The tree command is a utility that displays a tree-like representation of the directories and files in a file system. It is typically used to provide a visual representation of the directory structure of a file system.
To install the tree command on an Ubuntu system, you can use the apt package manager.
Command: apt install tree
This will install the tree command and any dependencies it requires. Once the installation is complete, you can use the tree command as described below.
If you prefer, you can also install the tree command using the snap package manager. To do this, run the following command:
Command: snap install tree
Here is an example of how the tree command might be used:
- Syntax: tree <Directory>
- Command: tree /root
The tree command has a number of options that allow you to customize its behavior.
For example, you can use the -d option to only show directories, not files.
Command: tree -d /root
By default, the tree command won’t list hidden files but this behavior can be altered by using the -a option.
Command: tree -a /root
The tree command with the -f option shows the full path prefix for each file listed.
Command: tree -f /root
So if the directory has hundreds of subdirectories and if you only want to list the first certain levels such as want to include the first one or two subdirectories, you can use the following command:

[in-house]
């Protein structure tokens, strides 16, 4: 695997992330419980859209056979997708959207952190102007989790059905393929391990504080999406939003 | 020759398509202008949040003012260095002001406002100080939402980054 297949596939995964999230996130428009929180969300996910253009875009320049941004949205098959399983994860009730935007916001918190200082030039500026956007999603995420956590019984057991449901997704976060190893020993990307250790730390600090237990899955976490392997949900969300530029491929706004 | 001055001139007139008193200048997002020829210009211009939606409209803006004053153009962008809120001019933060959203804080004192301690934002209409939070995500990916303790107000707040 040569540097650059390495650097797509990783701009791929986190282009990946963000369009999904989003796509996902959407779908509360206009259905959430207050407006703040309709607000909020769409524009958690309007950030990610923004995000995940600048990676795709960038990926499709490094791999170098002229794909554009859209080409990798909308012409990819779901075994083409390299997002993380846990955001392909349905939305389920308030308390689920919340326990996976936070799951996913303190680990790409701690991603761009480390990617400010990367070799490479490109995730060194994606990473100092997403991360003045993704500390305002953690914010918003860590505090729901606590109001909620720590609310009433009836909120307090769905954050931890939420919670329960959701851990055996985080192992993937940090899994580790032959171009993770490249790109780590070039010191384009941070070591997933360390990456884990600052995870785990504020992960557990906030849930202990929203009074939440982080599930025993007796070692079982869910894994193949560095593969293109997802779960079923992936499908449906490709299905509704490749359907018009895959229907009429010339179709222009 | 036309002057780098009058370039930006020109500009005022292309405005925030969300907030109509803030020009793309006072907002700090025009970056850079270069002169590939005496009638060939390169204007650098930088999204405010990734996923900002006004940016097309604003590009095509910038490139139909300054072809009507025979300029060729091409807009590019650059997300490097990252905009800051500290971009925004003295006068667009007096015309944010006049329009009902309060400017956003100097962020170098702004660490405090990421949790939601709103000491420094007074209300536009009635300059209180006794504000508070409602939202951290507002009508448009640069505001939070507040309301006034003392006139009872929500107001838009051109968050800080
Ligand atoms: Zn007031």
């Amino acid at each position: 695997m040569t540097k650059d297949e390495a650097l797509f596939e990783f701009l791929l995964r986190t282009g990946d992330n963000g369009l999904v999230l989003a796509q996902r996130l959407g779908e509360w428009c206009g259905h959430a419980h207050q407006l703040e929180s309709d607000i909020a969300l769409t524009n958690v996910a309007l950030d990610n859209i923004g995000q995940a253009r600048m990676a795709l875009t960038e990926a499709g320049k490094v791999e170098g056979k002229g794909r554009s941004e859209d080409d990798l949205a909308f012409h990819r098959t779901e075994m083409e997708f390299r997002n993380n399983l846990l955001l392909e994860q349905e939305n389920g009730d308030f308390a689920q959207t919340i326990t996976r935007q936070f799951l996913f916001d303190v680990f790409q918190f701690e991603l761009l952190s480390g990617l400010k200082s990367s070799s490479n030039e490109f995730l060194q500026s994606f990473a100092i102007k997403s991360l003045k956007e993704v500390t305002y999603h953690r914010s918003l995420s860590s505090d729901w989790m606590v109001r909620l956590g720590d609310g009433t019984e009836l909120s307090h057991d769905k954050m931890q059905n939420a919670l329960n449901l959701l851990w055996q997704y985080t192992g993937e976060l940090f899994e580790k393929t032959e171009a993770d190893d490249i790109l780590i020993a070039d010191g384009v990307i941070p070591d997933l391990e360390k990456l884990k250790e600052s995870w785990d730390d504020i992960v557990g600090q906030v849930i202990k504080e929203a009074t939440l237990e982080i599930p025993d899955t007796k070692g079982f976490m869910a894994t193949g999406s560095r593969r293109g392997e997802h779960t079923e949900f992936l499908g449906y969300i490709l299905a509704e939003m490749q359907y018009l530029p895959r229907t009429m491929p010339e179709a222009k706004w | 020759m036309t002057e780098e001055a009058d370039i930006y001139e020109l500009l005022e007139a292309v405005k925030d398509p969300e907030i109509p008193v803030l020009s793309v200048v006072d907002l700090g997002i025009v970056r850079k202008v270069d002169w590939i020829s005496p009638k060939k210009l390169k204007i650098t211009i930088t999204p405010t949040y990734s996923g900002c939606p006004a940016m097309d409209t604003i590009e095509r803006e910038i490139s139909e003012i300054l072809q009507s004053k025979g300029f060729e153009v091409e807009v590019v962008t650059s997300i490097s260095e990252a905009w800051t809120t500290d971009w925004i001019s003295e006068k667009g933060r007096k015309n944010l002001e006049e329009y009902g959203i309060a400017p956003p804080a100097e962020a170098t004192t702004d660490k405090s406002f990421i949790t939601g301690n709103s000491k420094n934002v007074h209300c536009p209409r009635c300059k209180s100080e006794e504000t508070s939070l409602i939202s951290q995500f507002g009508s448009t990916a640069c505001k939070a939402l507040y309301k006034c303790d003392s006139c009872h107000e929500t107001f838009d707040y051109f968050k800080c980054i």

- Syntax: tree -L <Level>
- Command: tree -L 2
The tree command with the -p option shows the permissions of each file and directory in the tree display.
Command: tree -p /root
For example, Here I went with listing every file present in the /root directory with more readability:
Command: tree -ph /root
The tree command can show you the size of each file and directory at a specified location and will also sum the size for you in the end.
The tree command with the -d option only shows directories, and the -u option sorts the output by time (most recently modified first). The -h option generates human-readable file sizes (e.g. 4.0K for 4 kilobytes).
Command: tree -du -h /root
To sort files based on modification, you will have to use the -c option and it will sort files that were modified the first by default. And here, We will also be using the -D option to get the date and time of modification:
Command: tree -cD /root
In this case, you will have to alter the default effect of the -c option which will list files based on the first modification. Which can easily be altered when paired with the -r option which will reverse the effect of -c option:
Command: tree -cDr /root
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